>> data may be written to "display" to set the value. The name of
>> the LSM currently in use can be read from "display".
>> At this point there can only be one LSM capable of display
>> active. A helper function lsm_task_display() to get the display
>> slot for a task_struct.
>
> As I explained previously, this is a security hole waiting to happen. It still permits a process to affect the output of audit, alter the result of reading or writing /proc/self/attr nodes even by setuid/setgid/file-caps/context-changing programs, alter the contexts generated in netlink messages delivered to other processes (I think?), and possibly other effects beyond affecting the process' own view of things.

I would very much like some feedback regarding which of the
possible formats for putting multiple subject contexts in
audit records would be preferred:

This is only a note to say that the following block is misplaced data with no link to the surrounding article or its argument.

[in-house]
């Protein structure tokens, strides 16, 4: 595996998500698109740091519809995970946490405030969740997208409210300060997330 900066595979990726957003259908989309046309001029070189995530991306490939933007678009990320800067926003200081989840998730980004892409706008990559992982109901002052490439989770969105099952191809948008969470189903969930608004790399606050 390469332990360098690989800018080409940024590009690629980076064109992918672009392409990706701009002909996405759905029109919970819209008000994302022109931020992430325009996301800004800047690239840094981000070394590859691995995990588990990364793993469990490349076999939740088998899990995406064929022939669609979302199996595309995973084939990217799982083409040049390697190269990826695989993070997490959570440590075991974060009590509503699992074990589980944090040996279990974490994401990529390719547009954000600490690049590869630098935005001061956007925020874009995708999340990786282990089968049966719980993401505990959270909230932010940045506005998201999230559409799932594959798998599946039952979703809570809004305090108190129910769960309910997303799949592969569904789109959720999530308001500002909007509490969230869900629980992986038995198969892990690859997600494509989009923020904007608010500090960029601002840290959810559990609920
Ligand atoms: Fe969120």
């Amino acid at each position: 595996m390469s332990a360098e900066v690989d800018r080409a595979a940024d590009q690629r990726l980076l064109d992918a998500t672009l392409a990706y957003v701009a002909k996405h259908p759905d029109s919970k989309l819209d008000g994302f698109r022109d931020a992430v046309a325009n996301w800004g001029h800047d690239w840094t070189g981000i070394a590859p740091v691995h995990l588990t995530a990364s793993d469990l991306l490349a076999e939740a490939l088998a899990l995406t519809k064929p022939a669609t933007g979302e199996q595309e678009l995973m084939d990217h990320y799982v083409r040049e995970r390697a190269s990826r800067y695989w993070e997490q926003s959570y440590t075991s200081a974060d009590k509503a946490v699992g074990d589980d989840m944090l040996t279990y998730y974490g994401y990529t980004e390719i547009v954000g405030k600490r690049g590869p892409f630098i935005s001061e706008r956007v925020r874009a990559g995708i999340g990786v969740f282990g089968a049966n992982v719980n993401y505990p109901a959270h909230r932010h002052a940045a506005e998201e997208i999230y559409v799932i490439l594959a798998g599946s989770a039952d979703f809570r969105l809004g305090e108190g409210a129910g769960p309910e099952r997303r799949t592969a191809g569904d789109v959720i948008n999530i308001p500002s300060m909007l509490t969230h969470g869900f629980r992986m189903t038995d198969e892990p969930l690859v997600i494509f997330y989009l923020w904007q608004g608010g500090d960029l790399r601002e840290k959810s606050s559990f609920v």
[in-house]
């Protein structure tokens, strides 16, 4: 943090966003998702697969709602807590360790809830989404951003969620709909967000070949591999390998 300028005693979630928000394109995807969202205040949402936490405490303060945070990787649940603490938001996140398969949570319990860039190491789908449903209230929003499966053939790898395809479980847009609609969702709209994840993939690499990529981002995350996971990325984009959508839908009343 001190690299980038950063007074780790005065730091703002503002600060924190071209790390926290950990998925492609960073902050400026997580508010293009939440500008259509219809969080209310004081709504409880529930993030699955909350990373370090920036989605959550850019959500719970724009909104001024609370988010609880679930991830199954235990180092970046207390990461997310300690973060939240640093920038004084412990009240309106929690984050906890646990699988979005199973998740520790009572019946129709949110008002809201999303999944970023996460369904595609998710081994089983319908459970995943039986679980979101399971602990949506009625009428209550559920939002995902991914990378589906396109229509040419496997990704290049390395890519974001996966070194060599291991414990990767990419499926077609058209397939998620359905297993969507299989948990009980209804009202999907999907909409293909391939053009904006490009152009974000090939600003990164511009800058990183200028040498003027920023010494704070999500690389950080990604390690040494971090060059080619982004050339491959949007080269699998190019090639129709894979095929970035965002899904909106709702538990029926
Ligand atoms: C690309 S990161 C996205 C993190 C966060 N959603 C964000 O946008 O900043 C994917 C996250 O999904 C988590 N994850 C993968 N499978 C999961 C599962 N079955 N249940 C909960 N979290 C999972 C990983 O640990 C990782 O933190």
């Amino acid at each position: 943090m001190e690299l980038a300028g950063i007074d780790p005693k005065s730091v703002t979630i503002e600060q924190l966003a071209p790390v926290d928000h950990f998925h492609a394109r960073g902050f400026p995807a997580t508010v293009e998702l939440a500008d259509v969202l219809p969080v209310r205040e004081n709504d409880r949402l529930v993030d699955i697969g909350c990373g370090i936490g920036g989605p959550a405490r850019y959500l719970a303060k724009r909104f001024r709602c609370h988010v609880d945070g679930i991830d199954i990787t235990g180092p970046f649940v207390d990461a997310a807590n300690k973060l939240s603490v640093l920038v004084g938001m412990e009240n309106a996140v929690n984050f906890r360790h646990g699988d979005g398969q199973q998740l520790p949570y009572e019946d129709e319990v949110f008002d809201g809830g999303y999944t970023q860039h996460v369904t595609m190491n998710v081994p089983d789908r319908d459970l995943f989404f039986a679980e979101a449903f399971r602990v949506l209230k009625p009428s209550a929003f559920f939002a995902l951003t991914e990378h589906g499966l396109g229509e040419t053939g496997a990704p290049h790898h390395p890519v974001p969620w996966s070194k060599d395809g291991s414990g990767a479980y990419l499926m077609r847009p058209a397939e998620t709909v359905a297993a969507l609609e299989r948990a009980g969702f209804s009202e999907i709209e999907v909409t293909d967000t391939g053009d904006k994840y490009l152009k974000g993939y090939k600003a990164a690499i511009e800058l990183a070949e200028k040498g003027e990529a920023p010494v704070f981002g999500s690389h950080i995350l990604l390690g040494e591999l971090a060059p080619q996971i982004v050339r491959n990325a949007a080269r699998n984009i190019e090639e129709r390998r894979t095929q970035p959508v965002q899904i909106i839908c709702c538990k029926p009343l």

lsm=selinux,subj=xyzzy_t lsm=smack,subj=Xyzzy
	lsm=selinux,smack subj=xyzzy_t,Xyzzy
	subj="selinux='xyzzy_t',smack='Xyzzy'"

Or something else. Free bikeshedding!

I don't see how you have a problem with netlink. My look
at what's in the kernel didn't expose anything, but I am
willing to be educated.

>
> Before:
> $ id
> uid=1002(sds2) gid=1002(sds2) groups=1002(sds2) context=staff_u:staff_r:staff_t:s0-s0:c0.c1023
> $ su
> Password:
> su: Authentication failure
>
> syscall audit record:
> type=SYSCALL msg=audit(07/09/2019 11:52:49.784:365) : arch=x86_64 syscall=openat
>  success=no exit=EACCES(Permission denied) a0=0xffffff9c a1=0x560897e58e00 a2=O_
> WRONLY a3=0x0 items=1 ppid=3258 pid=3781 auid=sds2 uid=sds2 gid=sds2 euid=root s
> uid=root fsuid=root egid=sds2 sgid=sds2 fsgid=sds2 tty=pts2 ses=6 comm=su exe=/usr/bin/su subj=staff_u:staff_r:staff_t:s0-s0:c0.c1023 key=(null)
>
> After:
> $ id
> uid=1002(sds2) gid=1002(sds2) groups=1002(sds2) context=staff_u:staff_r:staff_t:s0-s0:c0.c1023
> $ echo apparmor > /proc/self/attr/display
> $ su
> Password:
> su: Authentication failure
>
> audit record: